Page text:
Coming from the perspective of a human (a true biological juggernaut of adaptability), the past couple of weeks have been a real joy. For a few glorious days, I wore a tank top outside at work (in February!) and today I’m walking in a winter wonderland again. While the particular weather pattern we’ve just experienced here in Milwaukee has been a treat for us humans, for the plants around us, trees and shrubs especially, it will prove to be more of a trial.
For those of you who may not know, we have an organization-wide phenology competition every year to document the first of year (FoY) Red-winged Blackbird, Eastern Chipmunk, Mourning Cloak, and Butler's Gartersnake. The documentation of these four species typically signifies the arrival of spring and the dismissal of winter. This year's unseasonal warm weather, however, has a resulted in an uncomfortably early kickoff.
It is the season of showy butterflies, buzzing cicadas, crackling grass hopper wings and CRIKT research. Nope, that is not a typo. CRIKT stands for “Citizens Researching Invertebrate Kritters Together” and this research team at the Urban Ecology Center is leading the nation in its approach to field ecological research. “Invertebrate Kritters” refers to the vast array of animals found in the insect, spider and mite categories. Because invertebrates impact people in a variety of ways: pollinating crops, decimating crops and invoking some of our greatest fears or senses of awe, they have been studied quite a bit over the years. So what sets CRIKT apart? It is WHO is involved and WHERE they work.
A potent odor in Three Bridges Park recently led us to a dead skunk lying next to the Menomonee River. It rested, amazingly intact, on a sewerage outflow pipe lightly covered in snow. Whether he was the victim of hypothermia, winter starvation or a ravenous hawk remained a mystery, but whatever the skunk’s demise, it was clear that two weeks after he had perished, his scent still lingered.
Last fall at Riverside Park, the research and citizen science department was hosting the Wisconsin DNR’s bat biologists for an evening of bat mist netting, when a gregarious little screech owl paid us a visit. As DNR biologist Paul White held the large group of participants enraptured with a live bat, a persistent whinny in the distance distracted those of us at the back of the group.
When I think of the opossum, I think of a scrappy little character; tough, resilient, clever, and tenacious. In fact, one of my first memories of the opossum demonstrates its impressive adaptability. When tree hollows and brush piles provided inadequate shelter, the resourceful opossum sought shelter elsewhere - she would sneak in under our house's raised foundation and hunker down next to the hot water pipes beneath the bathrooms. There, she would build a comfortable bed of dry grass and stay till spring. And sometimes, when my family would take a shower or bath, you could even hear the scratching of little opossum paws against the water pipes, presumably acknowledging the relief provided by the warm plumbing.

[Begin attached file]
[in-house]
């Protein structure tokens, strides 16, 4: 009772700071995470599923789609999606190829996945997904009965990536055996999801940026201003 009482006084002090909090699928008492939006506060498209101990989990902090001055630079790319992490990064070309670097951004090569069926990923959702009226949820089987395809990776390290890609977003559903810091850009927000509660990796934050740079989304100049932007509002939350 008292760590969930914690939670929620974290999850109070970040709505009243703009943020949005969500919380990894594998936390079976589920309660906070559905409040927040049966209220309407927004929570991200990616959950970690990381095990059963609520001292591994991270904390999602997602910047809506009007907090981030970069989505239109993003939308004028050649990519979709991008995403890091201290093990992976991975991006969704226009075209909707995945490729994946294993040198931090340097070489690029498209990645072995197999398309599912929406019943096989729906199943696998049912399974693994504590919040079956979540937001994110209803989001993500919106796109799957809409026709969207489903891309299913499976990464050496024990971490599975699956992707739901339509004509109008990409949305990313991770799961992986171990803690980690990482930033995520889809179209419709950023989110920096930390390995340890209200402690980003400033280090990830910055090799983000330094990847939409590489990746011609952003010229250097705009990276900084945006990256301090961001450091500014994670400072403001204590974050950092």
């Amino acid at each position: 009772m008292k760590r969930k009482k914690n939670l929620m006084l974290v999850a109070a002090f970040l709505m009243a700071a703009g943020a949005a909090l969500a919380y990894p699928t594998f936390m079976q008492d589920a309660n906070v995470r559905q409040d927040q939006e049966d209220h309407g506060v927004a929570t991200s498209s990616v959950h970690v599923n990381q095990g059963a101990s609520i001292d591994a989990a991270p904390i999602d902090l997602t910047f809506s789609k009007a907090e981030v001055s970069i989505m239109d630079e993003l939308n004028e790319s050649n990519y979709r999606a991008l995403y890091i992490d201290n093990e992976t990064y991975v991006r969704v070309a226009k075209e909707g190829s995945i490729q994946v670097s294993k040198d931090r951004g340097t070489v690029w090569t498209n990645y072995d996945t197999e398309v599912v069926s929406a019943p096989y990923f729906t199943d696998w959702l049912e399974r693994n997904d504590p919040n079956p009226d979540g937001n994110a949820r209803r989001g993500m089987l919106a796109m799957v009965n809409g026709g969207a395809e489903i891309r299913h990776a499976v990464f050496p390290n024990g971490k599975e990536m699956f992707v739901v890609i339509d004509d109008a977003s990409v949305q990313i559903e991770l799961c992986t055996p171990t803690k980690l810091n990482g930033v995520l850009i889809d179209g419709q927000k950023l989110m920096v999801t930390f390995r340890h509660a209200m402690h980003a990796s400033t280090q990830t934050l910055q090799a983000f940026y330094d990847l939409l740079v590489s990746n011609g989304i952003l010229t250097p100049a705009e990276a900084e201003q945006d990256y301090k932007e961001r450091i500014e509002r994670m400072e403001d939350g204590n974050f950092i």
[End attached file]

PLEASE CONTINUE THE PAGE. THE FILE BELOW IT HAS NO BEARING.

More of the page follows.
By now you have probably heard about the Riverside Park Beaver. He’s been chewing down Milwaukee River Greenway trees since the summer of 2014, has been featured on local news segments, has been written about in social media and blog articles, and even became the star of our recent Earth Month grant-matching campaign. But, how much do you really know about this busy beaver? You might be surprised to learn that this species is much more complex than one might think.
Thank you to everyone who helped make the 5th Annual Green Birding Challenge a success! 19 teams, comprised of both experienced and fledgling birders, participated in this year's challenge and observed over 100 distinct bird species in a fossil fuel free search around the city. Their efforts inspried more than 150 generous donors to pledge $8,000 for the Center's Citzien Science program. Wow! Read on for more fun facts and photos from the day's birding adventure!
I have a confession. A part of me enjoyed when the Riverside Park beaver was a secret. I liked sneaking through the park examining tree trunks along the river for signs of beaver chewing. I enjoyed watching the progress of the chew on the large cottonwood that first revealed signs of the beaver. I enjoyed sharing the location of the tree with nature-loving volunteers and I entertained myself by photographing two of those volunteers with the last name "Beaver" kneeling next to the tree pretending to gnaw at the bark.
Our research program has two unique features: an urban habitat focus and the inclusion of volunteer citizen scientists.
The urban wilderness research and monitoring we do provides baseline data that allow us to track how our habitat improvements affect wildlife over time. We’re measuring the changes so others can replicate the results in other cities.
We are one of the leaders of an international movement to facilitate community-led research and monitoring. Our Citizen Science program focuses as much on the process of engaging community volunteers as it does on the research process itself. What this means is that everyone can contribute in a meaningful way to scientific research.